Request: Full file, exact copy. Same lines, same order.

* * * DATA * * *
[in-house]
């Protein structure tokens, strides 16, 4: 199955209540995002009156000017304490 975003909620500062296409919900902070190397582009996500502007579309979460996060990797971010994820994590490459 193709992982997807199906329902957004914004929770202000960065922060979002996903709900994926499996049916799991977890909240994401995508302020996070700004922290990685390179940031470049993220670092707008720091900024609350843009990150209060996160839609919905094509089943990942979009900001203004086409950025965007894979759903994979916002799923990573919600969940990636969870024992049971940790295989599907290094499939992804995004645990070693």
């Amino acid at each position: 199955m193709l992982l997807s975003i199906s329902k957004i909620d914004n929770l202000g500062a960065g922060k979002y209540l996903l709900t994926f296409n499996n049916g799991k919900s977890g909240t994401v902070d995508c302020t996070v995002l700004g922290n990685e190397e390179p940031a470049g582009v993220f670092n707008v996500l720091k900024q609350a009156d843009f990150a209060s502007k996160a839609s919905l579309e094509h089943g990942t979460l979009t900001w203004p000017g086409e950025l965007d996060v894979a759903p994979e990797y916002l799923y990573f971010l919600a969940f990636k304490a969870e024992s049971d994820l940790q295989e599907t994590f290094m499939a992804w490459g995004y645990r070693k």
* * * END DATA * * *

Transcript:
[in-house]
């Protein structure tokens, strides 16, 4: 199955209540995002009156000017304490 975003909620500062296409919900902070190397582009996500502007579309979460996060990797971010994820994590490459 193709992982997807199906329902957004914004929770202000960065922060979002996903709900994926499996049916799991977890909240994401995508302020996070700004922290990685390179940031470049993220670092707008720091900024609350843009990150209060996160839609919905094509089943990942979009900001203004086409950025965007894979759903994979916002799923990573919600969940990636969870024992049971940790295989599907290094499939992804995004645990070693």
């Amino acid at each position: 199955m193709l992982l997807s975003i199906s329902k957004i909620d914004n929770l202000g500062a960065g922060k979002y209540l996903l709900t994926f296409n499996n049916g799991k919900s977890g909240t994401v902070d995508c302020t996070v995002l700004g922290n990685e190397e390179p940031a470049g582009v993220f670092n707008v996500l720091k900024q609350a009156d843009f990150a209060s502007k996160a839609s919905l579309e094509h089943g990942t979460l979009t900001w203004p000017g086409e950025l965007d996060v894979a759903p994979e990797y916002l799923y990573f971010l919600a969940f990636k304490a969870e024992s049971d994820l940790q295989e599907t994590f290094m499939a992804w490459g995004y645990r070693k």